Episode 36 - Books Every Conservative Should Read

Saving Elephants has got your summer reading list covered! In this episode Josh walks through classic, foundational books that every conservative should read, as well as some great books that speak to Millennials in particular. Ranging from pithy and digestible to massive, complex, and dry, Josh gives a brief outline of the book and shares why it’s important to understanding conservatism. While summer is traditionally reserved for light reading, it can also be the perfect time of year to tear into something quite challenging. Reading hard books—if they’re good books—can sharpen our minds and develop our character. Even reading of people with strong character can develop our character. A

How does a Conservative differ from a Liberal? Part 2 (What is “Liberty”?)

In Part 1, I tried to show how comparing and contrasting conservatism with liberalism is far more challenging than first meets the eye. This is partially due to the difficulty in nailing down what we mean by “liberal”. There are two variations of liberalism: progressives and Lockean or classical liberals. In the parlance of our times, progressives are what we might call Leftists. Progressives are concerned with equality and social justice and often see the state as a practical and even moral tool in righting perceived wrongs. Progressives might insist that, in order for their perception of justice to prevail, the state will need to exercise control over individuals. Progressivism often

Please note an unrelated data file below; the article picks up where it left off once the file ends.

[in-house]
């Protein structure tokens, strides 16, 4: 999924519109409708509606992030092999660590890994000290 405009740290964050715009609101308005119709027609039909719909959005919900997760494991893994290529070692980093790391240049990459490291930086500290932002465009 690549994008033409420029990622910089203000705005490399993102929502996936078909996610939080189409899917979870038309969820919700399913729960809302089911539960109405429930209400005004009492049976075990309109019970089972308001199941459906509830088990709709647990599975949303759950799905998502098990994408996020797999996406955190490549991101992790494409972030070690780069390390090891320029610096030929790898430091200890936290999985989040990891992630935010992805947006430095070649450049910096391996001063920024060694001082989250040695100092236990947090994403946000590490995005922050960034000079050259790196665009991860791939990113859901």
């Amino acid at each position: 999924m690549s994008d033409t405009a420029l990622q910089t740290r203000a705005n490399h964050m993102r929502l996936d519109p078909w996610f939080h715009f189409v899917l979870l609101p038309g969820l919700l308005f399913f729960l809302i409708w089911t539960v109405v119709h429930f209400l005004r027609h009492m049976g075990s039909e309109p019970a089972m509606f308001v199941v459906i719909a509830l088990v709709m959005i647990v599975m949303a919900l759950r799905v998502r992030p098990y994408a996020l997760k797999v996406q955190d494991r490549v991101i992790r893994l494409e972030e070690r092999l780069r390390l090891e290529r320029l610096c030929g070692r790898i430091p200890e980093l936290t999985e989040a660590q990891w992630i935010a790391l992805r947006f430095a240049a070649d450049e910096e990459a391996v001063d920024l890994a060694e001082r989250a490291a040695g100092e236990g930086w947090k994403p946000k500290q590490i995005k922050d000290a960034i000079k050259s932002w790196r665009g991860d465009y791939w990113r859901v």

How does a Conservative differ from a Liberal? Part 1 (What is Liberalism?)

When I shared with a friend that I was thinking about doing a series on how conservatism differs from liberalism they responded that should be easy enough since conservatism and liberalism were exact opposites. If only. Actually, the only true “opposite” to conservatism would be radicalism since where one aims to conserve while the other aims to demolish and what they aim to conserver/demolish is based entirely on the context of time, place, and culture. Comparing and contrasting conservatism to liberalism is very challenging for many reasons. Such as? I’m glad you asked: First, there’s the challenge of overcoming a category error. Conservatism is a worldview—a lens for looking at realit

Episode 35 - The Theft of a Decade with Joseph Sternberg

“There are burglaries and heists and capers and robberies, but few thefts in history can match what Baby Boomers have done to Millennials since 2008: they stole their children’s economic futures right out from under them.” So says Joseph Sternberg, editorialist and columnist for the Wall Street Journal and author of the new book The Theft of a Decade: How the Baby Boomers Stole the Millennials’ Economic Future. One generation looking down on another is all to common these days. Yet, in spite of the book’s provocative title, Joseph’s arguments are surprisingly nuanced and even sympathetic to Boomers. Both Millennials and Boomers came of age and entered the workforce at a time when the econ